If state Rep. Joe Dorman wants to become a credible candidate for governor in Oklahoma he should embrace the national fair wages movement and push for raises for state workers.
Dorman, a Rush Springs Democrat, recently announced he’s forming an exploratory committee to determine if he should run for governor. Gov. Mary Fallin, a Republican, has announced she’s running for reelection. Former state Rep. Randy Brogdon, a Republican, has also announced he’s running along with R.J. Harris, of Norman, who describes himself as a libertarian Democrat.
At this point, it looks like Fallin will be difficult to beat. Her approval ratings remain high, and the anti-President Barack Obama hysteria here, fueled by biased, local corporate media outlets, should help her and all Republican candidates again in 2014. Both Brogdon, a social conservative, and Harris seem like outliers, running to mostly score ideological points.
That leaves us with Dorman. What are his chances? As a Red Dirt Report post written by Mark Faulk points out, Dorman has an extremely conservative voting record, which includes votes in favor of draconian anti-abortion bills. He’s unlikely to generate a lot of enthusiasm among progressives, especially if he chooses to run a Republican-lite campaign. That’s why it’s important he define himself with issues that can solidify the Democratic base while peeling away Republican votes from Fallin.
I don’t know where Dorman stands on what’s been called the fair wages or living wages movement and raises for state workers, many of whom haven’t seen salary increases in several years. But by highlighting these issues, among others, such as education funding, Dorman could become a more credible candidate and also shed light on growing income inequality in Oklahoma and this country.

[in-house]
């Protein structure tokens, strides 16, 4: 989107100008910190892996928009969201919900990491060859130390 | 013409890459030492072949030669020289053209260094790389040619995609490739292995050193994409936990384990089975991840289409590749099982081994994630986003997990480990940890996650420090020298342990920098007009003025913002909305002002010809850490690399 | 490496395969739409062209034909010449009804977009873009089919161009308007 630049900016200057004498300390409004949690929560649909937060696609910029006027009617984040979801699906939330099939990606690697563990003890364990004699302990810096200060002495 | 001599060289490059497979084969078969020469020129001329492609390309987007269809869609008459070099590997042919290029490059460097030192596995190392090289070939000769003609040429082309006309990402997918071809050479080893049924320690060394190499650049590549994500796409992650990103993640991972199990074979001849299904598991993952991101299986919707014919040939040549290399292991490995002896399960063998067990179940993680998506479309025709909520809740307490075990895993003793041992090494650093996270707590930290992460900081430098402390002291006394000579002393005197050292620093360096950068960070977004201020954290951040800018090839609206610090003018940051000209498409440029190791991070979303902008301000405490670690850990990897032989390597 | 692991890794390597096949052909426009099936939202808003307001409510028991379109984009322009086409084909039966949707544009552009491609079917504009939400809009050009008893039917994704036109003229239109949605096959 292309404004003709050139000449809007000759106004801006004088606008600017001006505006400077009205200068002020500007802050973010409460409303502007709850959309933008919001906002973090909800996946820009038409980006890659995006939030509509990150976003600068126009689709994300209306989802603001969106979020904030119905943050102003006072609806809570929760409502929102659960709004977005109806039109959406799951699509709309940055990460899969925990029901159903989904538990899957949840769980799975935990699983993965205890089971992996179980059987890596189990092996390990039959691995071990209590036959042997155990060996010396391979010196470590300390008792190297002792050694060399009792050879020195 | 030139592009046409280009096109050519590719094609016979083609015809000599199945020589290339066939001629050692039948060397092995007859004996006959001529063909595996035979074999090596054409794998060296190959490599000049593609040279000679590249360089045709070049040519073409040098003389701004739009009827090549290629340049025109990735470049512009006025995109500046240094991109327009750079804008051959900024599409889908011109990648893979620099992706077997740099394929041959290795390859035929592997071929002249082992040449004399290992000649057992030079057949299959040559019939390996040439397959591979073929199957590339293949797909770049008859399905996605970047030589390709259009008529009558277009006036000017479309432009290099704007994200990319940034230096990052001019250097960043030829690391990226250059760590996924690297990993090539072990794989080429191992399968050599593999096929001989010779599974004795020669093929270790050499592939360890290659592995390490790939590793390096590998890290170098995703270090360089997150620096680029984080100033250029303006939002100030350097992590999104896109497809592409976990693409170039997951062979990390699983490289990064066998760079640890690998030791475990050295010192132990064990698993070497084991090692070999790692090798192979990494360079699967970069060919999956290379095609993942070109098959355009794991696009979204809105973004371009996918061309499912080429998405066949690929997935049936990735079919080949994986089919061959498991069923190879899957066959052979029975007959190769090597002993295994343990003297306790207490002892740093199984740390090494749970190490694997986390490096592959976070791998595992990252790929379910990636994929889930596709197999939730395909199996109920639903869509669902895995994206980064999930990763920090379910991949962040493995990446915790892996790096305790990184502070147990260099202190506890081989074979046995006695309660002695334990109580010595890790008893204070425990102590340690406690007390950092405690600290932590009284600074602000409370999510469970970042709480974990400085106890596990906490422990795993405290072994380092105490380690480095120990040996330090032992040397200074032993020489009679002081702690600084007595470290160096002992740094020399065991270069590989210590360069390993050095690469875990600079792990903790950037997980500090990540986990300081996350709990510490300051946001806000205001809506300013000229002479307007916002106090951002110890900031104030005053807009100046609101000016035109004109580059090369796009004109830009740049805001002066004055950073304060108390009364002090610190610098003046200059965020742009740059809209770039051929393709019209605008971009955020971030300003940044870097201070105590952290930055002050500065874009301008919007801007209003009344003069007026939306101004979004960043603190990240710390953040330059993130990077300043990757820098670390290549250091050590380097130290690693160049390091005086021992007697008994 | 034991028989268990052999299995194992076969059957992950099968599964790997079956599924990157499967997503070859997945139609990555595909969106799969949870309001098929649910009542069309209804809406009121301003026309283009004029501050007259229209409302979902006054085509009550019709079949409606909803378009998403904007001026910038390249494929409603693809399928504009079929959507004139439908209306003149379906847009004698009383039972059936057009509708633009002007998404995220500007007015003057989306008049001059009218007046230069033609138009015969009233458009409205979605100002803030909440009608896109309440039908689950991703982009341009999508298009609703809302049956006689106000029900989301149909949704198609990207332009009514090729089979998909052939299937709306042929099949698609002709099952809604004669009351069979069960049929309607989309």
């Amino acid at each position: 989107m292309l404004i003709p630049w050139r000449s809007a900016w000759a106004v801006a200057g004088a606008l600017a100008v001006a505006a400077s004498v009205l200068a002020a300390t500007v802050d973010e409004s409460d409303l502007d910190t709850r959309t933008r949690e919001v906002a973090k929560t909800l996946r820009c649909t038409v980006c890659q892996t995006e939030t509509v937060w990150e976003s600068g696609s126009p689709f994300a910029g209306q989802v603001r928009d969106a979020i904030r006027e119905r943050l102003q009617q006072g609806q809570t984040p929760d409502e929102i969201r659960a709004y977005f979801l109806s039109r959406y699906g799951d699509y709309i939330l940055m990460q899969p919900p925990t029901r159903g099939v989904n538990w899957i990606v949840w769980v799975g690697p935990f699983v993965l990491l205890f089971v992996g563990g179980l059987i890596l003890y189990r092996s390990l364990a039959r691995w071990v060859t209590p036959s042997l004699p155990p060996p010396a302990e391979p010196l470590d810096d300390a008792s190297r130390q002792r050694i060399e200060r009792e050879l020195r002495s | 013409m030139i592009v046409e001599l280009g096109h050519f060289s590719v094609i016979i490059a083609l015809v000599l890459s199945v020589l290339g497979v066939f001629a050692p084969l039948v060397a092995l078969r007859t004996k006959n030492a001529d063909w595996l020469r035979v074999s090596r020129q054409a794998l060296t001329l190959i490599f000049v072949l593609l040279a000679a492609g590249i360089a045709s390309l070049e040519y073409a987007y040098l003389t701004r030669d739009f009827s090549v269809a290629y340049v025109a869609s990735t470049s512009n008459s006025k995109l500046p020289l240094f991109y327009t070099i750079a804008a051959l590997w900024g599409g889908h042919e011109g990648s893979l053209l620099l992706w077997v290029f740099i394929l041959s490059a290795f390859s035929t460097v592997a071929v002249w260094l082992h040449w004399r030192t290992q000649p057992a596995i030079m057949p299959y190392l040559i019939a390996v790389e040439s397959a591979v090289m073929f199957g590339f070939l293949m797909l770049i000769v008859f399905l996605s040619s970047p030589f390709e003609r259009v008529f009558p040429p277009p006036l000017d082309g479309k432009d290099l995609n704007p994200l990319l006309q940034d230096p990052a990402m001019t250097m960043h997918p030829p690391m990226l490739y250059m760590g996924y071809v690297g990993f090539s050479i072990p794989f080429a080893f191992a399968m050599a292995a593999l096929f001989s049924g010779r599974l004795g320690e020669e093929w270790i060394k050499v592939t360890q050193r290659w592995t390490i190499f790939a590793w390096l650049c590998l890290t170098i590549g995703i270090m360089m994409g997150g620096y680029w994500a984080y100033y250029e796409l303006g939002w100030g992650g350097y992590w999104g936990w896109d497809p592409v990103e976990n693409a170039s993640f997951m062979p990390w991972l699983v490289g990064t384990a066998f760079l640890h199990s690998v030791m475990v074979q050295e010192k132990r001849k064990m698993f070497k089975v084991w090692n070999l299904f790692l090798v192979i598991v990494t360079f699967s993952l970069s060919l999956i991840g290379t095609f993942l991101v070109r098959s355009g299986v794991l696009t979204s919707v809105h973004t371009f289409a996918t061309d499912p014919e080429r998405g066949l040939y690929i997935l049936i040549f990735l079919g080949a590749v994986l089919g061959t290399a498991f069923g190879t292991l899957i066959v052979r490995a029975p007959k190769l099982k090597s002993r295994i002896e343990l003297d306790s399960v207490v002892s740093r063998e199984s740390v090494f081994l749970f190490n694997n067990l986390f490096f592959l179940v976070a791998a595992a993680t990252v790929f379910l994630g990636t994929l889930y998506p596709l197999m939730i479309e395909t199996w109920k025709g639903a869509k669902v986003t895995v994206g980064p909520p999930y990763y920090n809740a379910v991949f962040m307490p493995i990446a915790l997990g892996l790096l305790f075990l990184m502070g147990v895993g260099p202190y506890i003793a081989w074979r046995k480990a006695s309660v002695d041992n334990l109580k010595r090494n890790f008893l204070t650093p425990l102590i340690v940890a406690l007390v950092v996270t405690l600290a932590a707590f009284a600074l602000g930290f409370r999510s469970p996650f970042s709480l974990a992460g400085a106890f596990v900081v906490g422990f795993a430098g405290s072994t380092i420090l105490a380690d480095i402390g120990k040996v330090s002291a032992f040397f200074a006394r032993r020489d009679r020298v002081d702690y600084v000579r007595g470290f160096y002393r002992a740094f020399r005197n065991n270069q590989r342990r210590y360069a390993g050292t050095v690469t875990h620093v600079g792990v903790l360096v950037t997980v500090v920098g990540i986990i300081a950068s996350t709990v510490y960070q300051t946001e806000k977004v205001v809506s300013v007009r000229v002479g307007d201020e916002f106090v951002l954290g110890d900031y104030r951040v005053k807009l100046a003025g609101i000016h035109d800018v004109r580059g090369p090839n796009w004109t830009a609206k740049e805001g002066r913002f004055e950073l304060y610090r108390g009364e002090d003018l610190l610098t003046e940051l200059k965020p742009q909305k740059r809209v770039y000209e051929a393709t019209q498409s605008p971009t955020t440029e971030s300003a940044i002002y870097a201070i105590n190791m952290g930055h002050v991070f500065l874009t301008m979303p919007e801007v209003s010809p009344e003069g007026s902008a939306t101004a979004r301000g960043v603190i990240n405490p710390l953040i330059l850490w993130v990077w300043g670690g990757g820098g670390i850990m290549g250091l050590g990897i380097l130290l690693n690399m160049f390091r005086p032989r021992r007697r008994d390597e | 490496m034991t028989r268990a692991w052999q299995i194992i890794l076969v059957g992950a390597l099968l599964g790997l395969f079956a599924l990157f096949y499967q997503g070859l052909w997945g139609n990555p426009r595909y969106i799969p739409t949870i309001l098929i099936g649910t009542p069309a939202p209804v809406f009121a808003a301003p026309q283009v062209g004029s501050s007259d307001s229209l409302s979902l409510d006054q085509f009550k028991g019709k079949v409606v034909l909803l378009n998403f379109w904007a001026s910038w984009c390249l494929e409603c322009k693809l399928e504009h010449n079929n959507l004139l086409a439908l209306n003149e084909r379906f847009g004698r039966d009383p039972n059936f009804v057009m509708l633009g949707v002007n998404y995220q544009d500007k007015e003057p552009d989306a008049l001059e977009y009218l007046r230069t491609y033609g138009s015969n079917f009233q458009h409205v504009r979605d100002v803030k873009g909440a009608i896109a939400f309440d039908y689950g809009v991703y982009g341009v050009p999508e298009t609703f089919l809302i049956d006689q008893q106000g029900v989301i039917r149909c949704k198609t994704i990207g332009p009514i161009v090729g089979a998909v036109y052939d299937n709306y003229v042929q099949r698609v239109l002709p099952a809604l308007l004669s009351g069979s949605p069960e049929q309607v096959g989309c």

Dorman should commit to trying to raise the minimum wage from $7.25 to $10.10 in Oklahoma if Congress doesn’t do so under a plan supported by Obama. He should also commit in his campaign to trying to raise state workers’ salaries by at least five percent, if not more, if he’s elected governor. These issues can win votes, and also force the hands of Republicans.
States and cities across the country have begun to raise or to consider raising their local minimum wage because of inaction on the issue by the gridlocked U.S. Congress.
According to the Living Wage Calculator, a single parent with two children needs to make $21.63 an hour in Oklahoma County to make ends meet. The current minimum wage of $7.25 an hour keeps people here and elsewhere mired in poverty. Meanwhile, corporate profits are soaring after the so-called “end” of the Great Recession.
By highlighting these issues, Dorman could risk alienating the state’s corporate power structure, but what has he or any other Democrat got to lose if they really intend to run a viable campaign for statewide office at this particular time?
Oklahoma workers, both in the private and public sectors, need a popular and credible champion. Could it be Dorman?